The turbulent life of Johnny Cash, highly acclaimed singer, songwriter, guitarist, actor and author, is well documented in song and the media. Although he was best remembered for country music, his songs crossed into rock and roll, rockabilly, blues, folk and gospel.
Born into a family of seven in Kingsland, Ark., in 1932, Cash began working in the cotton fields at age 5, singing along with his family. Taught guitar by his mother and a friend, he was playing and writing songs at age 12. His family's economic and personal struggles during the Great Depression inspired many of his songs.
Cash enlisted in the U.S. Air Force in 1950 and was assigned duty as a Morse Code operator intercepting Soviet Army transmissions at Landsberg, Germany, where he created his first band, the Landsberg Barbarians. While in Germany, he exchanged hundreds of love letters with Vivian Liberto, whom he had met earlier at a roller-skating rink in her native San Antonio. One month after his discharge, they were married at St Ann's Roman Catholic Church in her hometown and went on to have four daughters. Liberto later stated that Cash's drug and alcohol abuse, as well as constant touring, affairs with other women and his close relationship with June Carter led her to file for divorce in 1966.
Cash's rise in music, addiction to drugs, marital problems and conversion to Christianity are documented in his 1975 autobiography, "Man in Black," so named because of his regard for the poor and hungry. His book tells a compelling life story of a great talent dealing with accomplishments and failures, happiness and sorrow as he fought the demons of his life.
Sheriff Ralph Jones of Walker County, Ga., was a typical rural county law officer in Northwest Georgia. He was friendly to his constituents, tough on hardened criminals and sympathetic to the locals within his jurisdiction. He served the citizens of Walker County as its highest law enforcement officer from the mid-1960s to December 1984.
Jones was an avid fan of Johnny Cash, having followed his career for many years and owning every record the famous singer produced. He and his wife often watched Cash on television and heard him on radio. Jones was particularly fond of his gospel hymns.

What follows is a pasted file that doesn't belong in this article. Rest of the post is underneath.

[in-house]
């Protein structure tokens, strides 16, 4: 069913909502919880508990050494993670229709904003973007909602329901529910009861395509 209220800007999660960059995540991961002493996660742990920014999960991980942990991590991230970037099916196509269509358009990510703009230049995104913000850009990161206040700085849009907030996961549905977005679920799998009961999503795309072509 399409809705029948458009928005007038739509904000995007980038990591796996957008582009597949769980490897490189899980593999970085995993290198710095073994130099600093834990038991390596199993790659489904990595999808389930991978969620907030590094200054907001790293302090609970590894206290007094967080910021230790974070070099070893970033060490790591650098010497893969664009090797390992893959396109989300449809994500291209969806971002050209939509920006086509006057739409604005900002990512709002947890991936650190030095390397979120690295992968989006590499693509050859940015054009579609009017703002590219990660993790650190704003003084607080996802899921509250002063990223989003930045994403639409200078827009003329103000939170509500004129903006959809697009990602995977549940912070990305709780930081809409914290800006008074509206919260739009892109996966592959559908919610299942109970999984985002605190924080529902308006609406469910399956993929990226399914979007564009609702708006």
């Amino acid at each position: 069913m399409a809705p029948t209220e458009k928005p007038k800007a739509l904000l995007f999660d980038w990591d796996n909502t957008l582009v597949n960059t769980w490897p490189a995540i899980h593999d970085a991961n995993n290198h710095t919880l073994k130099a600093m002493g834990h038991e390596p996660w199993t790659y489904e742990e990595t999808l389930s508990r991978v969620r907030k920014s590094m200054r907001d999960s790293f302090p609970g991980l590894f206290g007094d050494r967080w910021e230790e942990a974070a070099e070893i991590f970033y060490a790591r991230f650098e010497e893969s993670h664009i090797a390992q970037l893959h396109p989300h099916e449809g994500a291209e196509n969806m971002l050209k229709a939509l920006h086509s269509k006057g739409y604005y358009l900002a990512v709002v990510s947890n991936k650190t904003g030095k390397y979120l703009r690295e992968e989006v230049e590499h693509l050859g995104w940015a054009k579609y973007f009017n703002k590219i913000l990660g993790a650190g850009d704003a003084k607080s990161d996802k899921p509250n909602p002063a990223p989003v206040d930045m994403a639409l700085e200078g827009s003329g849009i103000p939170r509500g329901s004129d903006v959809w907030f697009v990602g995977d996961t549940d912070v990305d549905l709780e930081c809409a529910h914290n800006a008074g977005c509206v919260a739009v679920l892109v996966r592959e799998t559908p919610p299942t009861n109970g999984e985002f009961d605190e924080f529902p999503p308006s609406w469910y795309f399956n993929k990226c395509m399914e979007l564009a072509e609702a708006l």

The sheriff had never met the singer before October 1967, when one of his deputies arrested Cash for prowling, public intoxication and a variety of drug charges. One account had the singer banging on the door of a local resident after wandering around Walker County looking for Civil War relics. Cash allegedly attempted to bribe the arresting deputy, Bobby Edward, with a wad of $100 bills. The singer spent the night in the Walker County jail.
The first meeting of the sheriff and the country legend took place at the aging jail in Lafayette. In an exercise of law enforcement discretion rarely seen today, Sheriff Jones ordered the charges against Johnny Cash thrown out — after a face-to-face talk with the star in which he returned Cash's money and drugs. Jones advised him, "Do with your life whatever you want to. Just remember, you've got the free will to kill yourself or save your life," and he sent the singer on his way.
Johnny Cash credited Jones with turning his life around. Although from time to time, he returned to drugs — and entered rehab — he always gave credit to the rural Georgia sheriff for helping him fight his demons. On the national television show, "This Is Your Life," in 1971, Cash formally thanked Jones, who was a surprise guest on the show, for saving his life.
Cash had also shown his appreciation for Jones in 1970, when he performed in a Lafayette benefit concert, which attracted more than 12,000 people in a county of only 8,500 citizens.
The $75,000 (more than $450,000 today) raised at the concert helped pay off the debt of Lafayette High School's football stadium and improve the school's athletic facilities.
While hospitalized at Baptist Hospital in Nashville, Cash died at age 71 in 2003, due to complications from diabetes, just four months after his wife, June Carter Cash, died. Many thought that his health worsened due to a broken heart with June gone.
Jerry Summers is an attorney with Summers, Rufolo and Rodgers. Frank "Mickey" Robbins, investment adviser with Patten and Patten, contributed to this article. For more visit chattahistorical assoc.org.